Pulse OpenRTB integration details


  • Pulse supports and we strongly recommend employing the OpenRTB best practice of using persistent connections, the default option is HTTP 1.1.
  • Pulse keeps multiple connections to a DSP open in parallel. The total number can roughly be calculated by: <agreed queries per second> / <max response time in ms allowed> * 10.

    For example, if the agreed QPS is 5000 and the max allowed response time is 100ms, there would be 500 connections open in parallel.

Basic auction overview

  1. Pulse receives an ad request from a viewer’s device.
  2. Pulse identifies if any bid requests can be made to DSPs for this particular impression.
  3. Pulse makes an HTTP POST request to each DSP’s bidder HTTP endpoint. DSPs that do not respond within 100ms are timed out.
  4. Invalid bids (for example, not matching the creative specification, blocked advertisers, and so on) are filtered out.
  5. Pulse then runs one out of two types of auctions:
    1. Fixed price (for direct deals), for example:
      • Fixed price is $32.0
      • Buyer A (the only one allowed) bids $32.0
      • The fixed price becomes the settlement price = $32.0
    2. 2nd price auctions for private marketplaces
      In 2nd price auctions, the settlement price is derived as one of the following four options:
      1. The highest bid
      2. 0.01 increment from the 2nd highest bid
      3. 0.01 increment from the floor price
      4. The floor price

      For example:

      Floor price Bidder A Bidder B Settlement price Explanation
      $20.0 $25.0 $25.0 $25.0 Two bidders are bidding at the same price, which is higher than the floor price. The bid that was received first is the winning bid.
      $20.0 $25.0 $21.5 $21.51 Bidder A wins and pays $0.01 increment from the 2nd highest bid because the 2nd highest bid is higher than the floor price.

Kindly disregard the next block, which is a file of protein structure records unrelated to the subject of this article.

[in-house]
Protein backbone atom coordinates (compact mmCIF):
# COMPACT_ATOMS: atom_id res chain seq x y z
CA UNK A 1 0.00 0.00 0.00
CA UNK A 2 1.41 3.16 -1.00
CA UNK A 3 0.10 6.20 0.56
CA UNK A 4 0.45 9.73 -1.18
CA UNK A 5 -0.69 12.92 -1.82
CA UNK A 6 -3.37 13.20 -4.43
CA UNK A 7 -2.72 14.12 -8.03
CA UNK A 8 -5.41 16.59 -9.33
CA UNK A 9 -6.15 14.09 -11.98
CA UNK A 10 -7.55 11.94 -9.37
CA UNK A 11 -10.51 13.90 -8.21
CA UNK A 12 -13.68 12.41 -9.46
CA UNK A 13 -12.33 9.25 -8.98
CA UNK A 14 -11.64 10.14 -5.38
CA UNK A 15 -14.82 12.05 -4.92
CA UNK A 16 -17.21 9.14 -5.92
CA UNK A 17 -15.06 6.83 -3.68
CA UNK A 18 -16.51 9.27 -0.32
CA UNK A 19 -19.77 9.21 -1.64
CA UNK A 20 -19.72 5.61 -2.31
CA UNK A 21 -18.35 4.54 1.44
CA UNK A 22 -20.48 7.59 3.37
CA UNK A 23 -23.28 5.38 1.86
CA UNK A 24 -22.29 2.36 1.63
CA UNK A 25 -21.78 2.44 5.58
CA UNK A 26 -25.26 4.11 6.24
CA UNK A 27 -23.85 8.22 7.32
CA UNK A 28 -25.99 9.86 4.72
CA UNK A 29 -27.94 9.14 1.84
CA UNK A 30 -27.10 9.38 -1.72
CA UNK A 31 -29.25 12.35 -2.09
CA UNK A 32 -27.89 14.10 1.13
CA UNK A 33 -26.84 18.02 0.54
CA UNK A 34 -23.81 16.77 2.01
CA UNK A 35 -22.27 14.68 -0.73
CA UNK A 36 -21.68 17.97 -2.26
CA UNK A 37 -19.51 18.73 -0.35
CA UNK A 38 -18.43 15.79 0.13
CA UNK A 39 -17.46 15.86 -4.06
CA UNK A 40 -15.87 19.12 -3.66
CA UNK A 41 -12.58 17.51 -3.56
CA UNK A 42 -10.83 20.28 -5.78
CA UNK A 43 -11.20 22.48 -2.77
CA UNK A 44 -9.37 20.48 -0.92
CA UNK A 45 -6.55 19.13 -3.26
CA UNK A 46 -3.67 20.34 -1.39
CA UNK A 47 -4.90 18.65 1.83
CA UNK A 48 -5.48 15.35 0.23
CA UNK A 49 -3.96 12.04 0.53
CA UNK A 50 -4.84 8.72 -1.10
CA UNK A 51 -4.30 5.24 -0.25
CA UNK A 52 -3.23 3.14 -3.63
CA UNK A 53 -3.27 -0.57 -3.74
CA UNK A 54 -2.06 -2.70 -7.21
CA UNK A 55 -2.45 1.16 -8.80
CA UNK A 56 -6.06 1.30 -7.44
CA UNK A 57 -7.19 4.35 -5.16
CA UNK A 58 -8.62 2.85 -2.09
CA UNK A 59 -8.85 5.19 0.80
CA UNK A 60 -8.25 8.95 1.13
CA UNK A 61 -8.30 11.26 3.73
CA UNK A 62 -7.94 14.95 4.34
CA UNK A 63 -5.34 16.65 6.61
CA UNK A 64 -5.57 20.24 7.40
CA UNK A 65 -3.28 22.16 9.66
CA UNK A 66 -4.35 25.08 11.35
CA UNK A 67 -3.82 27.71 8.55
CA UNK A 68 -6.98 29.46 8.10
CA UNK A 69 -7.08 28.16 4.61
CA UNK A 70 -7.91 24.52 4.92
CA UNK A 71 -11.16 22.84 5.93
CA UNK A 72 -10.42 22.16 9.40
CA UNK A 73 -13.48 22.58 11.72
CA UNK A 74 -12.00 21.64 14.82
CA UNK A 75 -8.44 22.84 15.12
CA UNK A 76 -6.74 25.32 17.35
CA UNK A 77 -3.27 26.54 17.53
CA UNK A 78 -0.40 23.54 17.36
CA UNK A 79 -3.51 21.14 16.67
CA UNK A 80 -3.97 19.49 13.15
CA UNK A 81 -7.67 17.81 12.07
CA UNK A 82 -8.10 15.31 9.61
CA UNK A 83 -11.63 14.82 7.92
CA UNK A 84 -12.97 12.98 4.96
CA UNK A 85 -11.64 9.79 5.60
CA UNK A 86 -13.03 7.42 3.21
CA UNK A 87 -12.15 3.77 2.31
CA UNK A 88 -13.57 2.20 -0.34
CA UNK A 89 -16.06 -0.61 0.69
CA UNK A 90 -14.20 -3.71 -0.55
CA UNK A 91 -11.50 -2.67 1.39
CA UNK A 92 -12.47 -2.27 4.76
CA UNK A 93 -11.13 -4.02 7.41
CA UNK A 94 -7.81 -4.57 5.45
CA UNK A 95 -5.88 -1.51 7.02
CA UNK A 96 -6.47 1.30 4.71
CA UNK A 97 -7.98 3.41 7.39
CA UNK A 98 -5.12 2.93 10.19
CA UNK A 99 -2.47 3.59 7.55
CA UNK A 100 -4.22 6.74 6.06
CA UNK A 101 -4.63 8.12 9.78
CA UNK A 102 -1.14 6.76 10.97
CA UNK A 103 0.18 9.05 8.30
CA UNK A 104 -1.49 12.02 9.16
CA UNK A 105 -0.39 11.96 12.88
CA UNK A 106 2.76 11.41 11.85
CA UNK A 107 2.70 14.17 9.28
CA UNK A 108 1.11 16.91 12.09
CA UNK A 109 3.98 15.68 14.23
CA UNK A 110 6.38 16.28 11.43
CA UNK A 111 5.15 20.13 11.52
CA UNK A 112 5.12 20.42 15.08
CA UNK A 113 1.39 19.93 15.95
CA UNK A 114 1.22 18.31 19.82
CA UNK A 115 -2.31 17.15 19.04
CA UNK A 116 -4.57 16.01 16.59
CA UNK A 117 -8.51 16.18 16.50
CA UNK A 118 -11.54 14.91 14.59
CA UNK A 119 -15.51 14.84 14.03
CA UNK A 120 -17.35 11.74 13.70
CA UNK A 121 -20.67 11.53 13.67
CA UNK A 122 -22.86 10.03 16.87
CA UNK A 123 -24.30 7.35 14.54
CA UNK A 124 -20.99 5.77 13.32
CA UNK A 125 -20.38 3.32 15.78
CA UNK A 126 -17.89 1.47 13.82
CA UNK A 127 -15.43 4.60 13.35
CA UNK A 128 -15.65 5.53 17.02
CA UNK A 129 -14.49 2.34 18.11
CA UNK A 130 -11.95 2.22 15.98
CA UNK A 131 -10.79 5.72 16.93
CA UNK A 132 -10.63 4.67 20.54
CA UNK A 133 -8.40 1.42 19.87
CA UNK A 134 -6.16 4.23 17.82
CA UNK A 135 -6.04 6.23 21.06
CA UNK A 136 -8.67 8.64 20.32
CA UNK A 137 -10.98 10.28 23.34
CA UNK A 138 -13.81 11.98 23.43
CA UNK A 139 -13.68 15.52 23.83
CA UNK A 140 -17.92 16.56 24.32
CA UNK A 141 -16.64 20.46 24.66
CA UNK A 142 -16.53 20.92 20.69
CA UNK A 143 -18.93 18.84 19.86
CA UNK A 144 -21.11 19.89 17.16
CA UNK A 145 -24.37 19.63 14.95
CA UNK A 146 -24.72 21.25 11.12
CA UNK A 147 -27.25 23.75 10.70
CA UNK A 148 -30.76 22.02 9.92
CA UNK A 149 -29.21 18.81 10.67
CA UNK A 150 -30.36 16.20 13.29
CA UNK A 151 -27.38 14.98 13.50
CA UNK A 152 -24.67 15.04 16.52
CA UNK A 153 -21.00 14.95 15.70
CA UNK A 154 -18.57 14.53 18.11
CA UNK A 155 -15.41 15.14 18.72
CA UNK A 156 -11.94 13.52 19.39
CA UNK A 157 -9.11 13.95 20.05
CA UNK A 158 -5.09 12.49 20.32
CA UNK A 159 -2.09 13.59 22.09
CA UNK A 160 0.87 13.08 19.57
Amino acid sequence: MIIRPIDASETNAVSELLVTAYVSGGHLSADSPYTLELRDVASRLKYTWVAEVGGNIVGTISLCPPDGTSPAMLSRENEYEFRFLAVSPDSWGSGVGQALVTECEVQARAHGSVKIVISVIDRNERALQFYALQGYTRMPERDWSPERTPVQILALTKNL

$20.0 $20.0 $25.0 $20.01 Bidder B wins and pays $0.01 increment from the floor price because the 2nd highest bid matches the floor price.
      $20.0 $18.0 $21.5 $20.0 Bidder B wins and pays the floor price because its bid is the only valid one.
      $20.0 $20.0 $20.0 $20.0 Two bidders are bidding at the floor price. The bid that was received first is the winning bid.
      $20.0 $25.0 - $20.0 Bidder A pays the floor price because it is the only one bidding.
  6. The winning creative is served to the viewer’s device, and a Win Notice is called to notify the winning bidder (see Win notice below for details).

Win notice


Pulse supports server-to-server win notice. The win notice is triggered when the auction has finished and the bid was elected as winner. However, this does not necessarily mean that the ad gets selected by our holistic ad decisioning engine. We encourage encryption in order to exchange price information. Pulse takes the following approach to inform the DSP about the winning bid:
  1. If both bid.adm and bid.nurl are present:
    1. Replace supported macros in bid.adm and bid.nurl
    2. Trigger bid.nurl
    3. Serve bid.adm to the viewer’s device
  2. If only bid.adm is present:
    1. Expect the win notification to be embedded in the bid.adm impression URLs
    2. Replace supported macros in bid.adm
    3. Serve bid.adm to the viewer’s device
  3. If only bid.nurl is present:
    1. Replace supported macros in bid.nurl
    2. Trigger bid.nurl and expect the response body to contain ad markup. There must be no other structured data in the response body.
    3. Replace supported macros in the retrieved ad markup
    4. Serve the retrieved ad markup from win notice call to the viewer’s device

Impression life cycle

Impression life cycle

Seat taxonomy

This refers to what the DSPs should send in the bid response.

Direct DSP integrations

When the integration is done directly with a DSP, the seat IDs are those agreed directly with the DSP in question. The DSP is requested to send over a seat mapping table to indicate which seat IDs exist and which buyers are behind each seat.

Switchboard-type integrations (Indirect DSP integrations)

When the integration is with a switchboard type setup, meaning that the integrating platform does not represent the actual DSP, but routes traffic to several other DSPs, the seat taxonomy should be one of the following: